Biosimilars - Not Exactly the Same but Not Different

1:35 PM - 2:25 PM

Biologics are medicinal products produced by a living organism and hence are inherently variable. Furthermore, manufacturing changes during a biologic product’s lifecycle may introduce further variations in its quality attributes. Such manufacturing change is subject to a comprehensive comparability exercise to demonstrate the pre-change and post-change products are highly similar. A biosimilar product follows the same principle and could be viewed as an extreme change in the manufacturing process i.e. new manufacturing site, new manufacturing process, and new cell bank. The purpose of a biosimilar comparability exercise is to demonstrate that the biosimilar product is analytically highly similar to the reference (originator) product and that there are no clinically meaningful differences between the two products in terms of safety, purity, and potency. The analytical (physicochemical and functional) assays form the foundation of biosimilar development and the aim of clinical data is to confirm that the analytical similarity translates into similar clinical performance. Taken together, this evidence supports the assertion of biosimilarity in its totality (the so-called ‘totality of evidence’). A biosimilar product does not need to establish a positive benefit-risk profile de novo, but the positive benefit-risk profile is inferred from the reference product with the demonstration of biosimilarity.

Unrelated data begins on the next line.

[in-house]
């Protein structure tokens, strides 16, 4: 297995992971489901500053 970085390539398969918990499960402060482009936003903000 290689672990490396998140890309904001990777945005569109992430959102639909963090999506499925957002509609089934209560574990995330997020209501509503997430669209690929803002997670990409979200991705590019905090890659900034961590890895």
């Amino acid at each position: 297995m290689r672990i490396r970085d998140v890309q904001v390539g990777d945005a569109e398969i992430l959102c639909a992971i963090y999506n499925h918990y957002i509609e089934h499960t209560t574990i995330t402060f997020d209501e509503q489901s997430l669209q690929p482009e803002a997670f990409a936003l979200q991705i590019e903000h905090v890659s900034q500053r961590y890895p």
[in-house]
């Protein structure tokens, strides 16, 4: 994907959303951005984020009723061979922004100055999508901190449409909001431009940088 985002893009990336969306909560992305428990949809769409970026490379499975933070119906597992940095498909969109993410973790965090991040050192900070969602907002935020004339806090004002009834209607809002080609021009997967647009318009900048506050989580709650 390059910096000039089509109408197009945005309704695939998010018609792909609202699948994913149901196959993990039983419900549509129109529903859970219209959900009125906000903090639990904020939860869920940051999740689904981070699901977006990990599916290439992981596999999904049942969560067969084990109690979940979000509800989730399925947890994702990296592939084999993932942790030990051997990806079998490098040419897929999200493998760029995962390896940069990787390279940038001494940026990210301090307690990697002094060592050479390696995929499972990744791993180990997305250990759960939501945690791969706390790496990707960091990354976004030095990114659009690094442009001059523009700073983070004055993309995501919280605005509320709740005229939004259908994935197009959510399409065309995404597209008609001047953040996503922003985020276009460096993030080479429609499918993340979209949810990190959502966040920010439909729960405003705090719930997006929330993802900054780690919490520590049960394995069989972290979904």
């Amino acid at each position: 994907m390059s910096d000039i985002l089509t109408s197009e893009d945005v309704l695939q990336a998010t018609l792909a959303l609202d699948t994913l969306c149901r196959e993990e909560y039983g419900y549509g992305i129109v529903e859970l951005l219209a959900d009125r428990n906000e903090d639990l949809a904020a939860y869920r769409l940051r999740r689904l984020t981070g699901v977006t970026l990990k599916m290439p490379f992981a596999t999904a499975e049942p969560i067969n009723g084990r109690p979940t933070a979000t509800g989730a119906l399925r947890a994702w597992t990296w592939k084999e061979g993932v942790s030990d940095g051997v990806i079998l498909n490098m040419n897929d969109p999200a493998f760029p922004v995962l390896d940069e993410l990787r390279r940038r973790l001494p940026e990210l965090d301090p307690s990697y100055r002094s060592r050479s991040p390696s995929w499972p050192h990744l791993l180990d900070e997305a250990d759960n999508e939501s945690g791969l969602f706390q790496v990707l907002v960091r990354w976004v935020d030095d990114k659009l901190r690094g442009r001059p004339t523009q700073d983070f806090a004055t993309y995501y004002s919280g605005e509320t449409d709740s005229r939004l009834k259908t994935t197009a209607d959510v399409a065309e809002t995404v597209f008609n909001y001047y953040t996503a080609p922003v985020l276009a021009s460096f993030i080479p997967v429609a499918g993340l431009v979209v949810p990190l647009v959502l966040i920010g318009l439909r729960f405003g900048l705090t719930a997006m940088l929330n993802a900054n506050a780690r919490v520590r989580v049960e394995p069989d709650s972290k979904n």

This presentation will give an overview of biosimilar development including regulatory scientific principles behind the concept of biosimilarity, typical clinical data requirements, biosimilar-specific phraseology, and related biosimilar-specific considerations in medical writing. For medical writers, it is important to understand the logic of the biosimilar development pathway and the role of clinical data in the demonstration of biosimilarity to write succinct and fit-for-purpose documents for a biosimilar dossier. Regulatory guidance documents, European Public Assessment Reports (EPARs) and FDA review documents are good resources for understanding the biosimilar language and focus points in a biosimilar dossier.